To whom do you turn when there is a universe to weave?  In whom do you trust when the strands of story and character and strategy must be carefully plaited together?  For DC Entertainment the answer is Peter Tomasi.  As editor and writer Tomasi has occasionally made questionable choices, as when he had Batman travel to Apokalips and retrieve the body of his son by literally punching Darkseid in the face.  But Tomasi is perhaps the greatest master of continuity DC has, barring only Geoff Johns, and as the Rebirth of the DCU approaches his is the logical hand to guide the Superman books toward the crisis point.

Batman/Superman #31 is the second installment in Tomasi’s crossover leading toward the upcoming event, and in this episode Superman seeks out his old friend, Bruce Wayne, to enlist the Dark Knight’s help as his life ebbs away.  Clark has realised his cousin Kara, that is Supergirl, has gone missing, and is determined to find her so that she can step into the role of Earth’s protector.  Batman, after overcoming his distress at the news of Superman’s impending death, rapidly traces Supergirl to National City, a location that comes as no surprise at all to fans of the Supergirl series currently garnering impressive ratings on CBS every Monday night.

And there is where things get extremely interesting as creatures representing the Chinese Zodiac attack the two heroes while screaming “Chou Xie!”  Now, I am not fluent in Mandarin, not even close, but research says that the phrase shouted by the ornate attackers means “reciprocate” or “thank with a gift.”  Doubtless that is a go in translation missing any amount of nuance, but it certainly seems to imply that someone in Asia bears a grudge against the Man of Steel.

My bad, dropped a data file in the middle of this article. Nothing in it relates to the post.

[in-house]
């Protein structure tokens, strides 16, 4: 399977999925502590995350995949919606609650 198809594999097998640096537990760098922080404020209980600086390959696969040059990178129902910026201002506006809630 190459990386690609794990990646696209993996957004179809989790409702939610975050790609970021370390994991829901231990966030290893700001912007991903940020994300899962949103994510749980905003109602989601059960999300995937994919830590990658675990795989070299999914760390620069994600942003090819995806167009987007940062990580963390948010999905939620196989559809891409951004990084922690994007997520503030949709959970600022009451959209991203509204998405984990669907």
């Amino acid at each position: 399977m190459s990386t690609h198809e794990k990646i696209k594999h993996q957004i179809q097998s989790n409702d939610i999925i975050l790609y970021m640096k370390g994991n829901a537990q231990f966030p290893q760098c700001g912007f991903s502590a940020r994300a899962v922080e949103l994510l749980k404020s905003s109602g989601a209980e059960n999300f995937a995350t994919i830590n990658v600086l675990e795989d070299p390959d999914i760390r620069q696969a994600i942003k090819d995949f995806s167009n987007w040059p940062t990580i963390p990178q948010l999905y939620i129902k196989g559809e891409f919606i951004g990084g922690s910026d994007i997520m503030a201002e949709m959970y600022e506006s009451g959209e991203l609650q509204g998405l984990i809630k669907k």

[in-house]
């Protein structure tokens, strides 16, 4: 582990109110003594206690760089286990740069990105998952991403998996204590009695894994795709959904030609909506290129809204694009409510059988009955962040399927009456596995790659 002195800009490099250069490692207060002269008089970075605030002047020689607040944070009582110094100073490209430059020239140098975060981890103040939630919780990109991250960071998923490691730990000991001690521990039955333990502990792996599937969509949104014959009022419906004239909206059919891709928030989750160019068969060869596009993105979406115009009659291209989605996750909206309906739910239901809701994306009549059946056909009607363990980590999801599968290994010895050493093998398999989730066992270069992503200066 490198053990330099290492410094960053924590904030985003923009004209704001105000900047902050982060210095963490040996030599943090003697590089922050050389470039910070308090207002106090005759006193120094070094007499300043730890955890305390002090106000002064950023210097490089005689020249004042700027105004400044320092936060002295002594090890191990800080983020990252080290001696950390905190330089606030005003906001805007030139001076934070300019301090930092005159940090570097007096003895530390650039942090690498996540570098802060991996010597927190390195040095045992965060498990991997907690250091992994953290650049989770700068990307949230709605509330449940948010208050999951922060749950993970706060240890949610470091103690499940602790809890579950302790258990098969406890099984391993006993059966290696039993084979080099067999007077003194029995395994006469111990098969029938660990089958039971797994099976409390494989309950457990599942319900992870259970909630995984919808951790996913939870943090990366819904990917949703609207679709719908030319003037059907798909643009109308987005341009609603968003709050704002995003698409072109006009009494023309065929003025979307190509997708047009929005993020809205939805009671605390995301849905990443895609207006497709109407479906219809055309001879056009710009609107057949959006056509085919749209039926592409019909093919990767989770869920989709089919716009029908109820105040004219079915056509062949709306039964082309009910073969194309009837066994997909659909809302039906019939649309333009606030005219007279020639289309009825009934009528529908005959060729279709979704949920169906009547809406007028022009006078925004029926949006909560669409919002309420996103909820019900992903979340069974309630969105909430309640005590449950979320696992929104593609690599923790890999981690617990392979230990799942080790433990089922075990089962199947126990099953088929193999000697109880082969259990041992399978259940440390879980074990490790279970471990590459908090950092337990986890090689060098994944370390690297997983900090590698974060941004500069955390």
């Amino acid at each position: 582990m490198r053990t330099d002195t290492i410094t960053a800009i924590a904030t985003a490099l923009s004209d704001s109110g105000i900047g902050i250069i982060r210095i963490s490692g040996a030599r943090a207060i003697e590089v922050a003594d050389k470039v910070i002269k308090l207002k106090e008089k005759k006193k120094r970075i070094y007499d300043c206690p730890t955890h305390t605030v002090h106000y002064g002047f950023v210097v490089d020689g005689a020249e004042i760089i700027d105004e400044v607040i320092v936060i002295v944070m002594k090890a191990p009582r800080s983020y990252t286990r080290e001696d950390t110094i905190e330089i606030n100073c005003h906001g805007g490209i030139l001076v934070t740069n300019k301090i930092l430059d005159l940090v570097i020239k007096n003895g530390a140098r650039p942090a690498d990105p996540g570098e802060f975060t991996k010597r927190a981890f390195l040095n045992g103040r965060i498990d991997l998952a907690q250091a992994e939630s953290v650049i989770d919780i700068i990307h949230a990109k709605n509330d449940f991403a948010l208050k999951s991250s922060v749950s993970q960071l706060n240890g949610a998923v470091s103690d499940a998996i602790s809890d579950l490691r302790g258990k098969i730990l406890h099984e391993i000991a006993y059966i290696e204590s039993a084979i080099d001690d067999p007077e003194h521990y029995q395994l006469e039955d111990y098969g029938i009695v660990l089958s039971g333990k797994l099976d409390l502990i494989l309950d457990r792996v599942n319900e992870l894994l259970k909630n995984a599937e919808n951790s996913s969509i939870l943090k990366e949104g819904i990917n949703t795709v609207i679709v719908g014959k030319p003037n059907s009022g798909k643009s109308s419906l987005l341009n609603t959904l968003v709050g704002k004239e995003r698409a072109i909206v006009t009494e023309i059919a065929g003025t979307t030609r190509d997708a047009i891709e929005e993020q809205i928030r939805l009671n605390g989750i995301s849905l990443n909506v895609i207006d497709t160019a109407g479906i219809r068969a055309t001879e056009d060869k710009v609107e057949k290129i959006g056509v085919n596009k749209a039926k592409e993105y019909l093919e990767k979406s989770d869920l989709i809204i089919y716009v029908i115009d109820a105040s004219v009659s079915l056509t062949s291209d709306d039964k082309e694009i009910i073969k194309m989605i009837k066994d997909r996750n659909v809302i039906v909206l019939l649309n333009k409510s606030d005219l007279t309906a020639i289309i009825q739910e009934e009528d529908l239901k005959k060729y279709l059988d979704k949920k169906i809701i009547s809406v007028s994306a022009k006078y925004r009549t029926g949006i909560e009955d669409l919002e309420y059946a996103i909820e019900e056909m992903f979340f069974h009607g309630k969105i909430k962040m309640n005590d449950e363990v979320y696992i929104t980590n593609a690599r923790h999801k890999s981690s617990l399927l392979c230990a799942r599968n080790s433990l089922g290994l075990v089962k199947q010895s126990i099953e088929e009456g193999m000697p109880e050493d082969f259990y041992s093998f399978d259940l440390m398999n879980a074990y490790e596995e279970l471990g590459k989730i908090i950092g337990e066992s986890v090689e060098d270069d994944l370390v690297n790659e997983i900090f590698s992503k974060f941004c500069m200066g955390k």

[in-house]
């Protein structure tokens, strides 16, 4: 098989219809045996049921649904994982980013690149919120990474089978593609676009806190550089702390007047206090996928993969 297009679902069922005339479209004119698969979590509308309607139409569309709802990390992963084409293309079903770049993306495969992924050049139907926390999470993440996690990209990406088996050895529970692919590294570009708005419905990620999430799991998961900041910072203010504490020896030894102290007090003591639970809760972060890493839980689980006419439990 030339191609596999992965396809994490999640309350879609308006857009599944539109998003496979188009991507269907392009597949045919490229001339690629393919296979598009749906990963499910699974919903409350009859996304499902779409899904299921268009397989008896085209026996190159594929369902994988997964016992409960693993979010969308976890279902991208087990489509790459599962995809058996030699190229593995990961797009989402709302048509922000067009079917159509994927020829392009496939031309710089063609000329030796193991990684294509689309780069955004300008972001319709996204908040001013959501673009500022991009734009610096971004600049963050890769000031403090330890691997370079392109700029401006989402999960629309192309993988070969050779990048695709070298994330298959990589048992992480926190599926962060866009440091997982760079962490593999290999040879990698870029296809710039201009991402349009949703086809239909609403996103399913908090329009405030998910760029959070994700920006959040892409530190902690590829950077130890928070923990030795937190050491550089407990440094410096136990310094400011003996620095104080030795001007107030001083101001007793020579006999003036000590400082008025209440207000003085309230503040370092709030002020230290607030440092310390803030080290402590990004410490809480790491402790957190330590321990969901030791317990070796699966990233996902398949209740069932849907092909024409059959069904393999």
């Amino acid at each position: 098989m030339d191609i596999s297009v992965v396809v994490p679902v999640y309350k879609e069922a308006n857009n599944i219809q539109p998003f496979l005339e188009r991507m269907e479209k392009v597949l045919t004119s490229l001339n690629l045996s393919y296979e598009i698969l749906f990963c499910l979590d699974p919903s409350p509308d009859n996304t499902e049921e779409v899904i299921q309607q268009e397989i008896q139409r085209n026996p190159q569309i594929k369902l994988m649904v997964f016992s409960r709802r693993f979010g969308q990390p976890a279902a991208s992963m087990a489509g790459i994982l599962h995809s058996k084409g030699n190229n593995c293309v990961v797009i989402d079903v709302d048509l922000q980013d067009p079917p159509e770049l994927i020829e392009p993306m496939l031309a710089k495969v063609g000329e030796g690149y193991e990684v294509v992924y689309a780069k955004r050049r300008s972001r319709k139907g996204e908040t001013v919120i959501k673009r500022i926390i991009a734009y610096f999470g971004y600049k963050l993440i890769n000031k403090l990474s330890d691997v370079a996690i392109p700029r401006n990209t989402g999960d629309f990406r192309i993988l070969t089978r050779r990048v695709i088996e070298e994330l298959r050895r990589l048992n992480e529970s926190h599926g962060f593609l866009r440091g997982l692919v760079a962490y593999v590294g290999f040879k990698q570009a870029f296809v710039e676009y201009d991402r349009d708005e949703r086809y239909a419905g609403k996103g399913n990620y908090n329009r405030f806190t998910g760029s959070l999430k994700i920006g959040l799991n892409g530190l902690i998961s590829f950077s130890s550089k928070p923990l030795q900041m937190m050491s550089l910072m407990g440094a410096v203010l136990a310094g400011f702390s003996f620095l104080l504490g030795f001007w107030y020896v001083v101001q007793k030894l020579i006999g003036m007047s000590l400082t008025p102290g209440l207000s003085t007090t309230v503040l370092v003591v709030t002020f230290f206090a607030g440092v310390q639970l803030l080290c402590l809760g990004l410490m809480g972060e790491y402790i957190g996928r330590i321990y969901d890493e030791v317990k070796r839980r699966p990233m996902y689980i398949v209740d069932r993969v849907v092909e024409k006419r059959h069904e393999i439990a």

Meanwhile, the mysterious ghostly Superman is flying about doing, well, Superman things.  Is he a visitor frocoming m another dimension?  Is he a ghost from the future?  Is he a portion of Superman’s fading life force freed from the Kryptonian’s failing physical body?  Something tells me that the fate of Superman in the coming Rebirth regime depends on the identity of this glowing specter as much as the motives of the Chinese Zodiac master.

Doug Mahnke and Jaime Mendoza turn in art work that seems a natural continuation of Mikel Janin’s work from last week’s installment.  Here, as there, the clear lines, along with Wil Quintana’s sharp, bold colors and brightly lit panels, create a visible tension with the mystery and darkness suffering the storyline.  This tension provides the motive energy propelling the story at a brisk but hardly breathless pace.




What has Superman done to deserve death? Nothing, indeed, as few people do deserve their predestined ends. But what has he done to bring the wrath of the Chinese Zodiac? How has he called forth the bright spirit seemingly carrying part of his powers? Perhaps nothing. Or maybe the answers to that mystery are keys to the world waiting to be born. There is a gift waiting for Superman somewhere, wherever the master of the zodiac watches and plots. Unfortunately, it is unlikely to be the gift of life.